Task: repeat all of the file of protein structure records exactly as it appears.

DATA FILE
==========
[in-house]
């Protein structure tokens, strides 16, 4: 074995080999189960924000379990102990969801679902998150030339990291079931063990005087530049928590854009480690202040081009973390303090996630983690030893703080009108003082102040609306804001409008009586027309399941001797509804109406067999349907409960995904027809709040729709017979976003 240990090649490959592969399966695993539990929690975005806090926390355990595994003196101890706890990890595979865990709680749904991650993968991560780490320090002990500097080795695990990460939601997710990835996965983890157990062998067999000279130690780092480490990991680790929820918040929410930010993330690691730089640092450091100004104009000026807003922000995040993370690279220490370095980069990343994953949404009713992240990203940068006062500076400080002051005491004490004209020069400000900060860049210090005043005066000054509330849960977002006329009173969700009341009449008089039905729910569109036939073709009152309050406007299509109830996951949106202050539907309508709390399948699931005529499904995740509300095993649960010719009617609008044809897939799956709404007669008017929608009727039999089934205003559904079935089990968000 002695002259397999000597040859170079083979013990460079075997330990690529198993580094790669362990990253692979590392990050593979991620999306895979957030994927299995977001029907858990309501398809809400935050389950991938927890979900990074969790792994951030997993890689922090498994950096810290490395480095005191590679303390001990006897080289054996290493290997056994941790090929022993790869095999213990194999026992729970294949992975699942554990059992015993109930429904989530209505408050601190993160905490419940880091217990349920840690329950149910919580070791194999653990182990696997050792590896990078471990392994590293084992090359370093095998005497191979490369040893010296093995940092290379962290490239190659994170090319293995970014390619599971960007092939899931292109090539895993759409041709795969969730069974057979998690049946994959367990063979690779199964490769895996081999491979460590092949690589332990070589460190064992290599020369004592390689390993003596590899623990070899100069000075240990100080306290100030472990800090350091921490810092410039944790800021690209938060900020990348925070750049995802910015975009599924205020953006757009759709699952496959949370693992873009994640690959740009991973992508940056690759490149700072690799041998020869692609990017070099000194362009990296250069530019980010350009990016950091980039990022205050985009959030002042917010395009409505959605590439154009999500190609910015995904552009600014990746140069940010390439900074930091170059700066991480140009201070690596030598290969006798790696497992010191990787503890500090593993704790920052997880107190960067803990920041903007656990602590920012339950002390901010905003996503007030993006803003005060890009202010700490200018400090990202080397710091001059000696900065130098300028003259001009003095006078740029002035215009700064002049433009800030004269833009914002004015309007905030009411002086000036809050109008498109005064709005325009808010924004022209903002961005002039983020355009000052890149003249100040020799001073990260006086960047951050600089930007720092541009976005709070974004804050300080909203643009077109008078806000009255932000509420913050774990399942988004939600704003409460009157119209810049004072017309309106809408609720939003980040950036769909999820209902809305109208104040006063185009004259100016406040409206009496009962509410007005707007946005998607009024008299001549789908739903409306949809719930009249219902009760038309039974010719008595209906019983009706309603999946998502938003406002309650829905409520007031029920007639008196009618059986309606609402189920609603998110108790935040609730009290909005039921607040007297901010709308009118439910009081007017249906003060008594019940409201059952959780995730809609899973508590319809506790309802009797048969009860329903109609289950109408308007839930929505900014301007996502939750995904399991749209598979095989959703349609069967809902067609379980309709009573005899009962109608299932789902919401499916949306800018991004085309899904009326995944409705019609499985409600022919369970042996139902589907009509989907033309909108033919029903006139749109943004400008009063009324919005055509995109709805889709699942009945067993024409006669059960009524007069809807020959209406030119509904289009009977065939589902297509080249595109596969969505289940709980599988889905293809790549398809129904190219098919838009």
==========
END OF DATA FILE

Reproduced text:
[in-house]
């Protein structure tokens, strides 16, 4: 074995080999189960924000379990102990969801679902998150030339990291079931063990005087530049928590854009480690202040081009973390303090996630983690030893703080009108003082102040609306804001409008009586027309399941001797509804109406067999349907409960995904027809709040729709017979976003 240990090649490959592969399966695993539990929690975005806090926390355990595994003196101890706890990890595979865990709680749904991650993968991560780490320090002990500097080795695990990460939601997710990835996965983890157990062998067999000279130690780092480490990991680790929820918040929410930010993330690691730089640092450091100004104009000026807003922000995040993370690279220490370095980069990343994953949404009713992240990203940068006062500076400080002051005491004490004209020069400000900060860049210090005043005066000054509330849960977002006329009173969700009341009449008089039905729910569109036939073709009152309050406007299509109830996951949106202050539907309508709390399948699931005529499904995740509300095993649960010719009617609008044809897939799956709404007669008017929608009727039999089934205003559904079935089990968000 002695002259397999000597040859170079083979013990460079075997330990690529198993580094790669362990990253692979590392990050593979991620999306895979957030994927299995977001029907858990309501398809809400935050389950991938927890979900990074969790792994951030997993890689922090498994950096810290490395480095005191590679303390001990006897080289054996290493290997056994941790090929022993790869095999213990194999026992729970294949992975699942554990059992015993109930429904989530209505408050601190993160905490419940880091217990349920840690329950149910919580070791194999653990182990696997050792590896990078471990392994590293084992090359370093095998005497191979490369040893010296093995940092290379962290490239190659994170090319293995970014390619599971960007092939899931292109090539895993759409041709795969969730069974057979998690049946994959367990063979690779199964490769895996081999491979460590092949690589332990070589460190064992290599020369004592390689390993003596590899623990070899100069000075240990100080306290100030472990800090350091921490810092410039944790800021690209938060900020990348925070750049995802910015975009599924205020953006757009759709699952496959949370693992873009994640690959740009991973992508940056690759490149700072690799041998020869692609990017070099000194362009990296250069530019980010350009990016950091980039990022205050985009959030002042917010395009409505959605590439154009999500190609910015995904552009600014990746140069940010390439900074930091170059700066991480140009201070690596030598290969006798790696497992010191990787503890500090593993704790920052997880107190960067803990920041903007656990602590920012339950002390901010905003996503007030993006803003005060890009202010700490200018400090990202080397710091001059000696900065130098300028003259001009003095006078740029002035215009700064002049433009800030004269833009914002004015309007905030009411002086000036809050109008498109005064709005325009808010924004022209903002961005002039983020355009000052890149003249100040020799001073990260006086960047951050600089930007720092541009976005709070974004804050300080909203643009077109008078806000009255932000509420913050774990399942988004939600704003409460009157119209810049004072017309309106809408609720939003980040950036769909999820209902809305109208104040006063185009004259100016406040409206009496009962509410007005707007946005998607009024008299001549789908739903409306949809719930009249219902009760038309039974010719008595209906019983009706309603999946998502938003406002309650829905409520007031029920007639008196009618059986309606609402189920609603998110108790935040609730009290909005039921607040007297901010709308009118439910009081007017249906003060008594019940409201059952959780995730809609899973508590319809506790309802009797048969009860329903109609289950109408308007839930929505900014301007996502939750995904399991749209598979095989959703349609069967809902067609379980309709009573005899009962109608299932789902919401499916949306800018991004085309899904009326995944409705019609499985409600022919369970042996139902589907009509989907033309909108033919029903006139749109943004400008009063009324919005055509995109709805889709699942009945067993024409006669059960009524007069809807020959209406030119509904289009009977065939589902297509080249595109596969969505289940709980599988889905293809790549398809129904190219098919838009």